MT Expert - Finance: The art of the FD

Equity FD's Sarah Hunt reckons entrepreneurs need more than just an accountant.

Last Updated: 25 Feb 2016

As an entrepreneurial CEO you care about making a profit, of course, and there are probably one or two other metrics you might focus on. Payroll, perhaps. But if you start to fish around in the balance sheet, or try to explore the vagaries of accounting treatments, do your eyes start to glaze over? I wouldn’t be surprised! It’s not the job of the entrepreneur to care overly about that kind of thing. Your value to the business is passion, drive and organisational excellence. Accounts are for… well, for accountants.

But if you take the view that finance is just about getting the right numbers on the statutory accounts, you’re almost certainly ignoring a wealth of business acumen that a decent finance director can bring to a business. It doesn’t have to be overly technical: even at the most basic level, a good FD will ensure that an entrepreneurial team aren’t being ‘busy fools’. Too often we see growing, energetic companies where the passion is being channelled into a project deemed the Next Big Thing – even through its real profitability is zero, or, worse, it’s out of control and draining cash from the business. Certain projects, no matter how glamorous, will never deliver the kind of returns that will help the business grow or make it more valuable. It often takes a technical mind focused on the numbers, not the creativity, to see that.

It’s important to remember that an FD – as distinct from a book-keeper or a company accountant – comes with a bunch of experience, often drawn from outside the finance function. And these days they tend to be well-rounded individuals.  With most modern FDs, it’s about a sensible and valuable dose of reality, designed to help the business thrive and open new avenues of growth.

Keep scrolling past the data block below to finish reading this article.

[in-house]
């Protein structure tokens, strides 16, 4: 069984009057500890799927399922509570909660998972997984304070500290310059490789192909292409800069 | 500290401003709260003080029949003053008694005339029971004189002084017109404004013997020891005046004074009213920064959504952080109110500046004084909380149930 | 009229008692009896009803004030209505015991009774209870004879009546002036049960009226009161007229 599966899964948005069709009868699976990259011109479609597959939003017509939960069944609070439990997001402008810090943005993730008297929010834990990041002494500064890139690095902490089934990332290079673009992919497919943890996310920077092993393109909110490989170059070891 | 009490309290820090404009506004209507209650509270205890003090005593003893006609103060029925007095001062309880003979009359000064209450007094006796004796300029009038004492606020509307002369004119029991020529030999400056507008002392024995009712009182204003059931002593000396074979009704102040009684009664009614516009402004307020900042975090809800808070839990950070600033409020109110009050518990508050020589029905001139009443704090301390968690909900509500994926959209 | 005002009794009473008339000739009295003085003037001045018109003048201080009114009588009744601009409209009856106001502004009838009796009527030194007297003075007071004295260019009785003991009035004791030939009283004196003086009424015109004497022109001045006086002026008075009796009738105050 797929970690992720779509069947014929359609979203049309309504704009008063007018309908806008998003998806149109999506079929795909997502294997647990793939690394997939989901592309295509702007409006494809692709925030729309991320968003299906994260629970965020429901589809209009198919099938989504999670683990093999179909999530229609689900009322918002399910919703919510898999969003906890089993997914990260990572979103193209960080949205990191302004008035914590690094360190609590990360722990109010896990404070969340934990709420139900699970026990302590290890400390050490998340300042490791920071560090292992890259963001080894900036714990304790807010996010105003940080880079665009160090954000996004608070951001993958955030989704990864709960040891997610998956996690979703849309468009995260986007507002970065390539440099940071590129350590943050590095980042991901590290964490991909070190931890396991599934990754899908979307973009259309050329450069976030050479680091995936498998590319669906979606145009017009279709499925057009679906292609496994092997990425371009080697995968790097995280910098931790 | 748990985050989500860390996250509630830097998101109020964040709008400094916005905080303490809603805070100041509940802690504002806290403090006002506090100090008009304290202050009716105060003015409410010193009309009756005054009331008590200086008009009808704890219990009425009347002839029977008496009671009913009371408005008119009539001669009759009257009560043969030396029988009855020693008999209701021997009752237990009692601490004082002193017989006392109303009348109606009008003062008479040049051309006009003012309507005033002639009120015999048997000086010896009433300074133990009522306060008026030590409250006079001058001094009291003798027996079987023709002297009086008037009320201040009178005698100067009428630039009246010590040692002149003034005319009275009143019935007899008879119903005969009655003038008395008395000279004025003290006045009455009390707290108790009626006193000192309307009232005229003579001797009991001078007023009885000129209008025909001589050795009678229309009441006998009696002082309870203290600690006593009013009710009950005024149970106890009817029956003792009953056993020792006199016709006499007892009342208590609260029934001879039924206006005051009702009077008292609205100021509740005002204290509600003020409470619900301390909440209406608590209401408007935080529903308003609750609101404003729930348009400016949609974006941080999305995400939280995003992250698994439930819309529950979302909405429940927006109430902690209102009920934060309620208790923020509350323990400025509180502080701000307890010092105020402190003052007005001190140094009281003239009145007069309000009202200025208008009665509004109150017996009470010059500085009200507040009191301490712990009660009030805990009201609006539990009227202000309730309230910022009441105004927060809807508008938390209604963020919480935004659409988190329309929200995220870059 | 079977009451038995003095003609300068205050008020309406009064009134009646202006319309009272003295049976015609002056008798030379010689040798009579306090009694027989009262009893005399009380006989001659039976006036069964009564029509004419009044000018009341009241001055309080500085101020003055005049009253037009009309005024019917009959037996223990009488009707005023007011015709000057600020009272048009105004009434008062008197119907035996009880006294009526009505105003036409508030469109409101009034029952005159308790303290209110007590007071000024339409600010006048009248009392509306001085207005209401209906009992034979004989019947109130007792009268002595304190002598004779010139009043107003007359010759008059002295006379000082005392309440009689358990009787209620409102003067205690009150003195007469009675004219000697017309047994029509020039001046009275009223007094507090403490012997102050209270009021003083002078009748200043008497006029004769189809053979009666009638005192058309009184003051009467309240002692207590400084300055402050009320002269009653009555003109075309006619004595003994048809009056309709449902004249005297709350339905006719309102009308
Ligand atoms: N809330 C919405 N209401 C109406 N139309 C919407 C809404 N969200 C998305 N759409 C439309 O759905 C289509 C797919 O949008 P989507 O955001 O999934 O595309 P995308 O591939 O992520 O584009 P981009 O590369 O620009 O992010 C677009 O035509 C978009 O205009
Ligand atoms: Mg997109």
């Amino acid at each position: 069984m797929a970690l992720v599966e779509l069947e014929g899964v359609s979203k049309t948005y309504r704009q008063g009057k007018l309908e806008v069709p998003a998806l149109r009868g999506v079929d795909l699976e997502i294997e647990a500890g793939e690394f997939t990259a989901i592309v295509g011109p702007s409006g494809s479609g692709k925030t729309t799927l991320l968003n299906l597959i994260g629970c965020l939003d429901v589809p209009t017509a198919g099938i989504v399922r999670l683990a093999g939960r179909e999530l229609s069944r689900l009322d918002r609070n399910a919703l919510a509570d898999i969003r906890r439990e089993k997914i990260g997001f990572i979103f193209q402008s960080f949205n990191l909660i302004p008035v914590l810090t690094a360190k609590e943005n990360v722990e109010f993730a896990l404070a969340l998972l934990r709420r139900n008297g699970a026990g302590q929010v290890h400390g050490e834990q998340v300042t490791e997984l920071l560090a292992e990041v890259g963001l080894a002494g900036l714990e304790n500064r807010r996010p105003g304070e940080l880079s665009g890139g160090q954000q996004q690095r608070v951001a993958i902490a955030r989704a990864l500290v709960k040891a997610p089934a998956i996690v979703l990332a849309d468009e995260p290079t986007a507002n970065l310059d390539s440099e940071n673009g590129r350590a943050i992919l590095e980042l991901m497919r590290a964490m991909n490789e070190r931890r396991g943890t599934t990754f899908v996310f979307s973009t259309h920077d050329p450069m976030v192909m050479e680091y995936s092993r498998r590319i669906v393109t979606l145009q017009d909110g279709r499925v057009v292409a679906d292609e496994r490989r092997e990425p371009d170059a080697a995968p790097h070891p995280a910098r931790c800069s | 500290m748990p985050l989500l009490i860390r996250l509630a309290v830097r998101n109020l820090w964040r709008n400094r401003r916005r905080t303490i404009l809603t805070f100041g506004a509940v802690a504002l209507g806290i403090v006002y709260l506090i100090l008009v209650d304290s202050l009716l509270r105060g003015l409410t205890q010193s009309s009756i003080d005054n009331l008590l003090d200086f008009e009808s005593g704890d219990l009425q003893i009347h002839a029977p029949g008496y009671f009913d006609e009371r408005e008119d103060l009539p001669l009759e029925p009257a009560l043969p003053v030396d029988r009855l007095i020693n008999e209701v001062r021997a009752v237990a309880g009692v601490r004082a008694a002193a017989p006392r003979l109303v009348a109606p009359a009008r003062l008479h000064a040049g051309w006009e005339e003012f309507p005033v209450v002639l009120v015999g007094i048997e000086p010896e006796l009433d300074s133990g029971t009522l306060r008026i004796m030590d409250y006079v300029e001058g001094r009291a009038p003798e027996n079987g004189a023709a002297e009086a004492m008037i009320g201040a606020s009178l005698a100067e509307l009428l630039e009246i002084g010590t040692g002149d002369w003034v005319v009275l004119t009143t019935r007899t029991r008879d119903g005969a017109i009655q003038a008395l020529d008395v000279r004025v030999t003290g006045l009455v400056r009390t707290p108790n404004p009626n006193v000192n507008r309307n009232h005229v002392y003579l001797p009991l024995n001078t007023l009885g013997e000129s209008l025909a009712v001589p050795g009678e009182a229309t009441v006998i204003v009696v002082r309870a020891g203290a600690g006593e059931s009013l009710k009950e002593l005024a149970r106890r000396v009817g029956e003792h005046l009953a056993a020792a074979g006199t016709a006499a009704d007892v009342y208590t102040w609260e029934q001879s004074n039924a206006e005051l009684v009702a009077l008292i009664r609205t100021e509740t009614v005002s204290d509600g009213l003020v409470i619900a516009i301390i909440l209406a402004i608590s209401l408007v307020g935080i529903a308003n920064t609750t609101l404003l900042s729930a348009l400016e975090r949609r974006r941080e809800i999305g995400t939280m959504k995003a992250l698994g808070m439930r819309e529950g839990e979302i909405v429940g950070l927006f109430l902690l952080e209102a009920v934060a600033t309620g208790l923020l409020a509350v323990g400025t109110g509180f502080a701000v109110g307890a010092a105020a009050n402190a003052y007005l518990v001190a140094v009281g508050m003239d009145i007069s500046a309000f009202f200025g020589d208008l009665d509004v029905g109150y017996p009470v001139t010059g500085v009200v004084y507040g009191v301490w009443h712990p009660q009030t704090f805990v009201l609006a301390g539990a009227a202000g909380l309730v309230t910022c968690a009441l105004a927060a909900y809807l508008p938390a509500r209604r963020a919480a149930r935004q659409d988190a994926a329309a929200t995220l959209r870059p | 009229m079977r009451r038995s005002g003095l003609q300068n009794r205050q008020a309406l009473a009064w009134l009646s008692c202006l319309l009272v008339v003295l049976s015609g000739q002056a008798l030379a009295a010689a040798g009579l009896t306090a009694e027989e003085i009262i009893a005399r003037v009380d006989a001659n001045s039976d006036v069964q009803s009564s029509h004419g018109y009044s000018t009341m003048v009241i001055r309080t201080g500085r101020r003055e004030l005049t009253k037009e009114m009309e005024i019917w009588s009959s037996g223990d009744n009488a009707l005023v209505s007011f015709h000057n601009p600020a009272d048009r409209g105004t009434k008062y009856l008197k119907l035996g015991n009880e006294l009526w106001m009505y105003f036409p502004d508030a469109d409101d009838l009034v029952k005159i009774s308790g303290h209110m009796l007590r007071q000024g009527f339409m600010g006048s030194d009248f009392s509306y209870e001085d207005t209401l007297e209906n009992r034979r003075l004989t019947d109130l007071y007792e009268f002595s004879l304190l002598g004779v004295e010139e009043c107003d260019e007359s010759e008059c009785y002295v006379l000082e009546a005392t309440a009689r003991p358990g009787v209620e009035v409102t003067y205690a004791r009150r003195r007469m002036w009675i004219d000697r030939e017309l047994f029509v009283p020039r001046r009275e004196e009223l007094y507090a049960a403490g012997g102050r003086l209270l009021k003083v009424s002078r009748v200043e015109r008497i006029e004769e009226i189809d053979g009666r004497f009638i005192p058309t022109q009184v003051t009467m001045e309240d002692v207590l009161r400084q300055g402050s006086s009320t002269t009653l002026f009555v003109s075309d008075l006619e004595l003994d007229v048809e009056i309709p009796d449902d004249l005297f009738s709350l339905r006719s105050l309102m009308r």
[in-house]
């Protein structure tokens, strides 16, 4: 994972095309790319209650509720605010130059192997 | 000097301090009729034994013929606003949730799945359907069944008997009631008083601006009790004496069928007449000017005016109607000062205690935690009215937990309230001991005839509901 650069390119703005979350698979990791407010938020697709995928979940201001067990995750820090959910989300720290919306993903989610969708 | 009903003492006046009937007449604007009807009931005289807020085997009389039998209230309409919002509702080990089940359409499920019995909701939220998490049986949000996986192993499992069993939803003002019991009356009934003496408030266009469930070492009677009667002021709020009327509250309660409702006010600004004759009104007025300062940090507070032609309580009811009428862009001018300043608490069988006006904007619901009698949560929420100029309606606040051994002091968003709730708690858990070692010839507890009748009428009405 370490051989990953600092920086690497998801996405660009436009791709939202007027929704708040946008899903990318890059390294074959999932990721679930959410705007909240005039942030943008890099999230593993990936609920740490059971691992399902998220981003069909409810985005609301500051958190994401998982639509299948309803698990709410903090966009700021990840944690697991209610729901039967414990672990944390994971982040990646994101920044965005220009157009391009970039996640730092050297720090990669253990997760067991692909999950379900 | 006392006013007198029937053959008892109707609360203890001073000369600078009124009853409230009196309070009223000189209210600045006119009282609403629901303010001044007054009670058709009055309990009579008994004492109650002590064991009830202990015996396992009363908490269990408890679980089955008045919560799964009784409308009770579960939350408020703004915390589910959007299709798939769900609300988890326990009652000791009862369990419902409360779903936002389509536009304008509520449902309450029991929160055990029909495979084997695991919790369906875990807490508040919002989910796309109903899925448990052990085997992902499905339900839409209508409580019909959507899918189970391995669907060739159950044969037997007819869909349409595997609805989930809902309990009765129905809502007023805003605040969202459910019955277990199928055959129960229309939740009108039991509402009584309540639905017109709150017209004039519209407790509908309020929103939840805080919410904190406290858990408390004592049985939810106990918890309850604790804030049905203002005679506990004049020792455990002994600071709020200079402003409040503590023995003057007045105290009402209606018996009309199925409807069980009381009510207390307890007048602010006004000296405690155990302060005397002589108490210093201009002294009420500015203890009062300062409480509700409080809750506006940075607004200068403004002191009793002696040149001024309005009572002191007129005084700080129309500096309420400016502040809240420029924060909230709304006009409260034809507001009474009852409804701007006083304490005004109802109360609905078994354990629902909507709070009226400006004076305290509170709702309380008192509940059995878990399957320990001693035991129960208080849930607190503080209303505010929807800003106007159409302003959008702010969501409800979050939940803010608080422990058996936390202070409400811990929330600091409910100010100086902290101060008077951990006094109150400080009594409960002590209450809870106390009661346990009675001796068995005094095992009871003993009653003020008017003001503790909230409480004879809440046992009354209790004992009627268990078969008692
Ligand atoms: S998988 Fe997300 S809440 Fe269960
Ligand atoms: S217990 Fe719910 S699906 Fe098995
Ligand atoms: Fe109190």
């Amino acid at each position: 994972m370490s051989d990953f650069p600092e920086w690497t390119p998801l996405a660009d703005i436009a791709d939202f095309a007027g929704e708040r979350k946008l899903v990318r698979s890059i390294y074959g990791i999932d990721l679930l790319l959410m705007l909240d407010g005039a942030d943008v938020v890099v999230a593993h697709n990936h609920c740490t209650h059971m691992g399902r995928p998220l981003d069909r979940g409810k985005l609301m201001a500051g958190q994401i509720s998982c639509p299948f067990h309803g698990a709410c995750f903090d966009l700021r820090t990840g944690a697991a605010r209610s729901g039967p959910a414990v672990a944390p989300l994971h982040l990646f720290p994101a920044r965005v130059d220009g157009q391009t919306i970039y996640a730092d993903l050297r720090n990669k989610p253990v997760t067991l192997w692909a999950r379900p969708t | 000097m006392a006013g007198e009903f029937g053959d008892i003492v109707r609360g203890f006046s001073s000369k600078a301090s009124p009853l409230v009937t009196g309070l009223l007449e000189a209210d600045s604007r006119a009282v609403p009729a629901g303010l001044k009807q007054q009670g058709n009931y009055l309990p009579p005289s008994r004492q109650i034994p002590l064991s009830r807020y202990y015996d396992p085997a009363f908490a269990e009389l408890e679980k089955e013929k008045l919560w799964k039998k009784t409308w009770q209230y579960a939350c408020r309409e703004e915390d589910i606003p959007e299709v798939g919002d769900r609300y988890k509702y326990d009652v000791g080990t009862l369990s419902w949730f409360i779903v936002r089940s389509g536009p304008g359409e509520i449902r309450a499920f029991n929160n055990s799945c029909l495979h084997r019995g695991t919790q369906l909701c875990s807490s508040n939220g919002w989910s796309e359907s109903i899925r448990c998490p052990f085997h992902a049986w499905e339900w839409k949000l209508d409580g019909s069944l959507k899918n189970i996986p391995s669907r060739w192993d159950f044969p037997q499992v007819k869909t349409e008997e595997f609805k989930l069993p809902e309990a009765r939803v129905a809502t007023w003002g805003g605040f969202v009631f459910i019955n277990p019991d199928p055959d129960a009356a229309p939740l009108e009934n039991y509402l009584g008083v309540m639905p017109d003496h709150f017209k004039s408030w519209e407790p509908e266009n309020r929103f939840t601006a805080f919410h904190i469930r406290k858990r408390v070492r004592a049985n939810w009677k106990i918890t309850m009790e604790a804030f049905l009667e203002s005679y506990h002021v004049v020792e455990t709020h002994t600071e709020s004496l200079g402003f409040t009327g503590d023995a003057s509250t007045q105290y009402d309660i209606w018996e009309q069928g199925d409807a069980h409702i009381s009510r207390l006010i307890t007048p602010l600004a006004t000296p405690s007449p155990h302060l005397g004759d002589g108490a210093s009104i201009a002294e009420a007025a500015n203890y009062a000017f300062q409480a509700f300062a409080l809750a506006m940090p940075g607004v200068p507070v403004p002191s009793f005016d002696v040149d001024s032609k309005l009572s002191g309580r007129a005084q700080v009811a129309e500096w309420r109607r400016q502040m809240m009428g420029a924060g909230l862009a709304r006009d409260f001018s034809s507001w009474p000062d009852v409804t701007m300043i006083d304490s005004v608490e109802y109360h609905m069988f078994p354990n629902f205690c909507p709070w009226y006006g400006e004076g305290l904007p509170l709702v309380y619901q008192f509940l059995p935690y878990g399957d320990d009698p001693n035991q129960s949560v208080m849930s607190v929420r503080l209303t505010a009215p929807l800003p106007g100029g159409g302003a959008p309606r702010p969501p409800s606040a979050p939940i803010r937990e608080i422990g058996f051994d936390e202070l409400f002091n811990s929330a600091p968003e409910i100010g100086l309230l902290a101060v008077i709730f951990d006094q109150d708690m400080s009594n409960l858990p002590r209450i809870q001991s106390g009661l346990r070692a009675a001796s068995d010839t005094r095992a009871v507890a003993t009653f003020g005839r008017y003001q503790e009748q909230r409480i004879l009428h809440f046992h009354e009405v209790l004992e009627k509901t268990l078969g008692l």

As a business expands, the organisational dimension gets more important. There comes a point when the way finances are structured becomes the most significant factor in determining the fate of the company. An FD is there to answer the critical questions: can you raise more cash to invest in new plant, staff, goods or marketing? How should you structure loans, and against which assets? What do you do if the bank gets cold feet about the overdraft? How do you organise the business to minimise tax exposure? Technical accounting also comes into play. An FD with an appreciation for the finer points of tax policy – or structuring contracts, or managing exchange rate risk, or outsourcing, or IT systems – brings with them a means of opening doors that would otherwise stay firmly shut.

I’d argue there’s one more dimension, too: strategy. Crunching the numbers – even in a sophisticated way that creates elbow-room for an entrepreneur to expand their empire – is unlikely to be the ultimate ambition for a finance director (If it is, they should probably have stuck to being an accountant). Yes, they have this kit-bag of technical skills. But because of the unique role that finance has in evaluating the whole business, they’re in a great position to offer advice on strategic directions that will get the company closer to its goals.

Number-crunchers debate whether accountancy is an art or a science. Like art, it’s open to interpretation. And it has disciplines, rules and technical components, like science. But it doesn’t have the richness of either discipline. In other words, it’s just a language – a way of describing your business. If all you want is a native speaker of this language, settle for an accountant. But with a good FD, you can actually get both an artist and a scientist in the same package. And you don’t need an accountant to tell you what a good deal that is.

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